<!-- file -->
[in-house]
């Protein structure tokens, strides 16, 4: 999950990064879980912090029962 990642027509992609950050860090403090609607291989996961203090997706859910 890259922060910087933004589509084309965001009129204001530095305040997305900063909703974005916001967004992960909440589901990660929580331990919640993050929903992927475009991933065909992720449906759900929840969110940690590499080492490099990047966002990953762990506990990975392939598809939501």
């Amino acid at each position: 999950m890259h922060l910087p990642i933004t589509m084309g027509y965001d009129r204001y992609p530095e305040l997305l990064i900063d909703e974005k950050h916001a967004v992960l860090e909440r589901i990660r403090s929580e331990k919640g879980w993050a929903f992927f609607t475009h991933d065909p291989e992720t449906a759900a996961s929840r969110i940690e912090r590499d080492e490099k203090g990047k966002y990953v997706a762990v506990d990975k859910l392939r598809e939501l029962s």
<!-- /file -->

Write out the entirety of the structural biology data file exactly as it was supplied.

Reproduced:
[in-house]
């Protein structure tokens, strides 16, 4: 999950990064879980912090029962 990642027509992609950050860090403090609607291989996961203090997706859910 890259922060910087933004589509084309965001009129204001530095305040997305900063909703974005916001967004992960909440589901990660929580331990919640993050929903992927475009991933065909992720449906759900929840969110940690590499080492490099990047966002990953762990506990990975392939598809939501």
């Amino acid at each position: 999950m890259h922060l910087p990642i933004t589509m084309g027509y965001d009129r204001y992609p530095e305040l997305l990064i900063d909703e974005k950050h916001a967004v992960l860090e909440r589901i990660r403090s929580e331990k919640g879980w993050a929903f992927f609607t475009h991933d065909p291989e992720t449906a759900a996961s929840r969110i940690e912090r590499d080492e490099k203090g990047k966002y990953v997706a762990v506990d990975k859910l392939r598809e939501l029962s």